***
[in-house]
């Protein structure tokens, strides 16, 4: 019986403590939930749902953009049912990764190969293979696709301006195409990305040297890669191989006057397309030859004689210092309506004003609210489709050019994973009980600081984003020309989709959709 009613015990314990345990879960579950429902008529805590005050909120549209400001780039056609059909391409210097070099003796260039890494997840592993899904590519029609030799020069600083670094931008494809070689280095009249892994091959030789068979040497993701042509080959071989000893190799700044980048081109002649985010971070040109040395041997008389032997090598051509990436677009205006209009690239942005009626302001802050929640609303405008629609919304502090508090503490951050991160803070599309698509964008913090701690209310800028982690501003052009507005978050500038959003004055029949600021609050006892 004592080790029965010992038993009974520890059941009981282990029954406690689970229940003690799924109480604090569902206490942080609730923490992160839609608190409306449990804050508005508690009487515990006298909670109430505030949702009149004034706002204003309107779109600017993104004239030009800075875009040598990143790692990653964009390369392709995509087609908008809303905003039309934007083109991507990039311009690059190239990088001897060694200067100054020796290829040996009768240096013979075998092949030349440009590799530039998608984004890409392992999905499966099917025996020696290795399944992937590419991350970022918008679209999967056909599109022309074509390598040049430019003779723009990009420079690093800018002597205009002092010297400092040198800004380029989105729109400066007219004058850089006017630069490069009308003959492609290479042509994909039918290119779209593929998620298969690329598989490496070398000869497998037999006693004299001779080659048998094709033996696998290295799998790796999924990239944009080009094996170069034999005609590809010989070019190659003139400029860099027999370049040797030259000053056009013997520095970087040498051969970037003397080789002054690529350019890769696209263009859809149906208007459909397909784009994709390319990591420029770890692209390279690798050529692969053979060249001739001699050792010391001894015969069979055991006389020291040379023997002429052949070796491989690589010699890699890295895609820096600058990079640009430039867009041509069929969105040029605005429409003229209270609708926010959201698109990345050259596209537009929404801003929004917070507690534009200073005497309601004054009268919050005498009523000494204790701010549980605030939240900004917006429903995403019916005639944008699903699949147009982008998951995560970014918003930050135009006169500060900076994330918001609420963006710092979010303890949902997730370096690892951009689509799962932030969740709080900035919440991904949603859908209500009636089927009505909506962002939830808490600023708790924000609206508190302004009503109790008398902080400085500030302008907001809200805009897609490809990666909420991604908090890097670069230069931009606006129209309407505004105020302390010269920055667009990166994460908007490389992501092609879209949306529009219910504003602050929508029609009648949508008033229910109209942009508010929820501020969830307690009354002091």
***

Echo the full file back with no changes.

[in-house]
């Protein structure tokens, strides 16, 4: 019986403590939930749902953009049912990764190969293979696709301006195409990305040297890669191989006057397309030859004689210092309506004003609210489709050019994973009980600081984003020309989709959709 009613015990314990345990879960579950429902008529805590005050909120549209400001780039056609059909391409210097070099003796260039890494997840592993899904590519029609030799020069600083670094931008494809070689280095009249892994091959030789068979040497993701042509080959071989000893190799700044980048081109002649985010971070040109040395041997008389032997090598051509990436677009205006209009690239942005009626302001802050929640609303405008629609919304502090508090503490951050991160803070599309698509964008913090701690209310800028982690501003052009507005978050500038959003004055029949600021609050006892 004592080790029965010992038993009974520890059941009981282990029954406690689970229940003690799924109480604090569902206490942080609730923490992160839609608190409306449990804050508005508690009487515990006298909670109430505030949702009149004034706002204003309107779109600017993104004239030009800075875009040598990143790692990653964009390369392709995509087609908008809303905003039309934007083109991507990039311009690059190239990088001897060694200067100054020796290829040996009768240096013979075998092949030349440009590799530039998608984004890409392992999905499966099917025996020696290795399944992937590419991350970022918008679209999967056909599109022309074509390598040049430019003779723009990009420079690093800018002597205009002092010297400092040198800004380029989105729109400066007219004058850089006017630069490069009308003959492609290479042509994909039918290119779209593929998620298969690329598989490496070398000869497998037999006693004299001779080659048998094709033996696998290295799998790796999924990239944009080009094996170069034999005609590809010989070019190659003139400029860099027999370049040797030259000053056009013997520095970087040498051969970037003397080789002054690529350019890769696209263009859809149906208007459909397909784009994709390319990591420029770890692209390279690798050529692969053979060249001739001699050792010391001894015969069979055991006389020291040379023997002429052949070796491989690589010699890699890295895609820096600058990079640009430039867009041509069929969105040029605005429409003229209270609708926010959201698109990345050259596209537009929404801003929004917070507690534009200073005497309601004054009268919050005498009523000494204790701010549980605030939240900004917006429903995403019916005639944008699903699949147009982008998951995560970014918003930050135009006169500060900076994330918001609420963006710092979010303890949902997730370096690892951009689509799962932030969740709080900035919440991904949603859908209500009636089927009505909506962002939830808490600023708790924000609206508190302004009503109790008398902080400085500030302008907001809200805009897609490809990666909420991604908090890097670069230069931009606006129209309407505004105020302390010269920055667009990166994460908007490389992501092609879209949306529009219910504003602050929508029609009648949508008033229910109209942009508010929820501020969830307690009354002091």